The measure of success is not whether you have a tough problem to deal with, but whether it is the same problem you had last year.

— John Foster Dulles

Former Secretary of State


Weve Got Trouble…With A Capital “T”

Most law firms go through a similar cycle. Initially partners share an almost blind and intoxicating optimism. As the firm grows and matures, the dreams and ambitions of many of the partners are realized in increasing measure.

But the inevitable occurs. Momentum slows and the intoxication of the early days turns to a pessimism-tinged sobriety. Confidence slips, and the future doesn’t appear as bright.

At this point, often months before it ever shows up on the bottom-line, the partnership has officially become a Troubled law firm.

But troubled is not synonymous with doomed. In fact, a key difference between strong enduring firms and those that fail is defined by how quickly and decisively leadership responds to challenges.

A brief look back reveals the reality that law firm failures are becoming frighteningly commonplace. It seems that big name collapses began with Finley Kumble, followed by Brobeck and Coudert in 2003 and 2006 and then someone opened the floodgates. In 2012 it was Dewey.  In 2014,  Heenan Blaikie. The trend hasn’t stopped.  Just this past week Sedwick announced the closing of their San Francisco based firm. Two years ago the 80+ year old firm had more than 300 lawyers in 15 domestic offices, plus one in London and another in Bermuda.

There is no question, the profession is in a state of transition.

So, this post will look at one of the principal causes of law firm trouble.

Underperformance: The Root of Many Problems

The truth is that, in most cases, a troubled law firm is, quite simply a firm that is underperforming. The degree of the trouble correlates strongly with two factors – how long the condition has existed, and the extent of the underperformance.

In the earliest stages, underperformance is manifest in declining market position. In this context, a number of things conspire to undermine market position, including how the firm is perceived by owners, employees, clients, law schools, and vendors.

A declining position left uninterrupted ultimately triggers a loss of confidence among clients and partners…which leads to a loss of partners…which leads to the loss of clients…which pressures the economics of the organization, leading to the further loss of partners and clients.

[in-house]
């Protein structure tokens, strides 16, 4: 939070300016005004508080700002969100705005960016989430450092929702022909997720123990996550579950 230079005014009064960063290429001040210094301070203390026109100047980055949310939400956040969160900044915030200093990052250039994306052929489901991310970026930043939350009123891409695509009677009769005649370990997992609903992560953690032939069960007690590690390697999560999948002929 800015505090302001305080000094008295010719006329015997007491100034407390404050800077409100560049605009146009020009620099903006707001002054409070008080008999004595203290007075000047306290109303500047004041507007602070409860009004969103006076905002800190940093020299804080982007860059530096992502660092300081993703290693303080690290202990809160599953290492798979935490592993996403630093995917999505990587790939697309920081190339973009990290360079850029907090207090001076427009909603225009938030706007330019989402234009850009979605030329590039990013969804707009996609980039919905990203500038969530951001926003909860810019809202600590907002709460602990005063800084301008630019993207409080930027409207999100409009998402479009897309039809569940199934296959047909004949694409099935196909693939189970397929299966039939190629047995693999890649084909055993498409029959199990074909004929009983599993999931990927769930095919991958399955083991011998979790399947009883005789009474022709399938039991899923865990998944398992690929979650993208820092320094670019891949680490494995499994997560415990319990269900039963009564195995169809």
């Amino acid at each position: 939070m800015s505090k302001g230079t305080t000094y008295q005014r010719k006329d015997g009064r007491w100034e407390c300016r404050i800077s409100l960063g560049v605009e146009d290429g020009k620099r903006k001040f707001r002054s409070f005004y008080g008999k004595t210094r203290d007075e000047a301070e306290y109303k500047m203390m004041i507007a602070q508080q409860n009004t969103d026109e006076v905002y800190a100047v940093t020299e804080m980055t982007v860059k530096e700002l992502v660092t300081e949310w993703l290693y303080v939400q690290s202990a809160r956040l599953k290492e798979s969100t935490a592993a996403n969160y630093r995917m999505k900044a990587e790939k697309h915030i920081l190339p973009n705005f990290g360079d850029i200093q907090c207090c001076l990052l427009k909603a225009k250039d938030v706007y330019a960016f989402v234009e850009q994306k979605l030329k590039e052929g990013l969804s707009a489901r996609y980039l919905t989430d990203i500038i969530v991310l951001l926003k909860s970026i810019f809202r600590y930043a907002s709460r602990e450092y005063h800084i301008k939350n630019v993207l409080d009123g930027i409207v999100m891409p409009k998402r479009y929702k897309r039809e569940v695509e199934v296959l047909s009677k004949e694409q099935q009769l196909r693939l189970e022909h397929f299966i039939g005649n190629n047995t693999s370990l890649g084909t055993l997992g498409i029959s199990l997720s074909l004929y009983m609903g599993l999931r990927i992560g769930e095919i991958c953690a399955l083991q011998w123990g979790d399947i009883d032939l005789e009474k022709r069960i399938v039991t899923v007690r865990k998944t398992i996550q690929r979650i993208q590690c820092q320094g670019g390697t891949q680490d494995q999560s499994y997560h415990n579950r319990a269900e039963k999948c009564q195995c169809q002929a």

This cycle ultimately leads to a potentially fatal loss of confidence among vendors. Creditors begin restricting or even ending lending relationships – the harbinger of an ultimate loss of the organization. When troubles reach this level the most fortunate firms find themselves to be an acquisition target; the least fortunate file for bankruptcy.

The recent Sedgwick announcement demonstrates just how quickly developments can accelerate toward the point of no return. No doubt the firm had been faced with some revenue driven financial challenges in the preceding couple of years; but it was the relentless attrition of partners that led to the firm’s demise.

A quick summary of their  past 11 months tells the tale:

  • January 2017 – 30 plus lawyers and staff, including the firm’s former chairman, leave to form a boutique
  • February – 23 lawyers leave to open the Dallas office of Drinker Biddle
  • April – a couple of Los Angeles partners depart for Cozen
  • June – a couple more partners including the former managing partner of the DC office and partners in Los Angeles move to new firms
  • August – a dozen partners and associates in Miami and New York move on
  • September – New York office head and others leave
  • October – Head of Chicago office departs as does the Bermuda office

By November the firm had lost more than a third of its attorneys. A very sad ending to the once highly regarded firm formed in 1933.

The pressures of a profession in transition are relentless.

For firms seeking to avoid a similar outcome, a routine review and of performance-to-expectations along with corrective action is essential. It doesn’t take long for the “run on the bank” to result in closure.

For additional reading on restructuring or turning around the troubled law firm see–> here.